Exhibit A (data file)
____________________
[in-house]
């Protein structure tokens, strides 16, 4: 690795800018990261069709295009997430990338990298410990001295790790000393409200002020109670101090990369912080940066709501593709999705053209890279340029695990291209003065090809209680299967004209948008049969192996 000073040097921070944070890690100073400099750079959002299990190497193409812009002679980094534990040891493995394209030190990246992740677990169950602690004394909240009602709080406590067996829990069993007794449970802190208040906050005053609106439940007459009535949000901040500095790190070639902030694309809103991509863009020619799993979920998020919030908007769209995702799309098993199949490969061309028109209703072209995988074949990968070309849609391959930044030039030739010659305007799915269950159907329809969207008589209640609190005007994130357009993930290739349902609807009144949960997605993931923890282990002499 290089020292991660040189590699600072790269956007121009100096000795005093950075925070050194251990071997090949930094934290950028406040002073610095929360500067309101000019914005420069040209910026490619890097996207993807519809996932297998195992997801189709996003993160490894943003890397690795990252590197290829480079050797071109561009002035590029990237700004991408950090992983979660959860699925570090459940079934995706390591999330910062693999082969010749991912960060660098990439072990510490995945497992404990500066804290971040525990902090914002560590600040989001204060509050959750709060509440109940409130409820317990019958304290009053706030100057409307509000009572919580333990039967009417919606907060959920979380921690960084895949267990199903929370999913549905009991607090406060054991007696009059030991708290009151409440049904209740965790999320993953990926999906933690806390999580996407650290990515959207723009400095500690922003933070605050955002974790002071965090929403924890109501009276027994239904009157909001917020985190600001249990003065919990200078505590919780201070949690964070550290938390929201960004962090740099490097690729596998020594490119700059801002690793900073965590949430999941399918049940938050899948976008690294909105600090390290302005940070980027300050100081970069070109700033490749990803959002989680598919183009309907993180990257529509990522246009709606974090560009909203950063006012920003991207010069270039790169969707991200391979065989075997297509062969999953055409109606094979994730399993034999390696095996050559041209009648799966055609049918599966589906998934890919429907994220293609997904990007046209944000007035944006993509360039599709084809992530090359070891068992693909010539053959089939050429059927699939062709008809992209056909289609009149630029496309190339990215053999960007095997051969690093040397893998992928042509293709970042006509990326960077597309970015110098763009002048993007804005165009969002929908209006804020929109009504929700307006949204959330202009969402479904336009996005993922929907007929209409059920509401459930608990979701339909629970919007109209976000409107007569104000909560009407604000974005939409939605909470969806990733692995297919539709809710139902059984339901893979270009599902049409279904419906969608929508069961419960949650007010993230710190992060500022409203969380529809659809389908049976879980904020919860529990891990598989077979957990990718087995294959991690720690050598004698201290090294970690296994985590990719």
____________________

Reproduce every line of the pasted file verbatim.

[in-house]
């Protein structure tokens, strides 16, 4: 690795800018990261069709295009997430990338990298410990001295790790000393409200002020109670101090990369912080940066709501593709999705053209890279340029695990291209003065090809209680299967004209948008049969192996 000073040097921070944070890690100073400099750079959002299990190497193409812009002679980094534990040891493995394209030190990246992740677990169950602690004394909240009602709080406590067996829990069993007794449970802190208040906050005053609106439940007459009535949000901040500095790190070639902030694309809103991509863009020619799993979920998020919030908007769209995702799309098993199949490969061309028109209703072209995988074949990968070309849609391959930044030039030739010659305007799915269950159907329809969207008589209640609190005007994130357009993930290739349902609807009144949960997605993931923890282990002499 290089020292991660040189590699600072790269956007121009100096000795005093950075925070050194251990071997090949930094934290950028406040002073610095929360500067309101000019914005420069040209910026490619890097996207993807519809996932297998195992997801189709996003993160490894943003890397690795990252590197290829480079050797071109561009002035590029990237700004991408950090992983979660959860699925570090459940079934995706390591999330910062693999082969010749991912960060660098990439072990510490995945497992404990500066804290971040525990902090914002560590600040989001204060509050959750709060509440109940409130409820317990019958304290009053706030100057409307509000009572919580333990039967009417919606907060959920979380921690960084895949267990199903929370999913549905009991607090406060054991007696009059030991708290009151409440049904209740965790999320993953990926999906933690806390999580996407650290990515959207723009400095500690922003933070605050955002974790002071965090929403924890109501009276027994239904009157909001917020985190600001249990003065919990200078505590919780201070949690964070550290938390929201960004962090740099490097690729596998020594490119700059801002690793900073965590949430999941399918049940938050899948976008690294909105600090390290302005940070980027300050100081970069070109700033490749990803959002989680598919183009309907993180990257529509990522246009709606974090560009909203950063006012920003991207010069270039790169969707991200391979065989075997297509062969999953055409109606094979994730399993034999390696095996050559041209009648799966055609049918599966589906998934890919429907994220293609997904990007046209944000007035944006993509360039599709084809992530090359070891068992693909010539053959089939050429059927699939062709008809992209056909289609009149630029496309190339990215053999960007095997051969690093040397893998992928042509293709970042006509990326960077597309970015110098763009002048993007804005165009969002929908209006804020929109009504929700307006949204959330202009969402479904336009996005993922929907007929209409059920509401459930608990979701339909629970919007109209976000409107007569104000909560009407604000974005939409939605909470969806990733692995297919539709809710139902059984339901893979270009599902049409279904419906969608929508069961419960949650007010993230710190992060500022409203969380529809659809389908049976879980904020919860529990891990598989077979957990990718087995294959991690720690050598004698201290090294970690296994985590990719």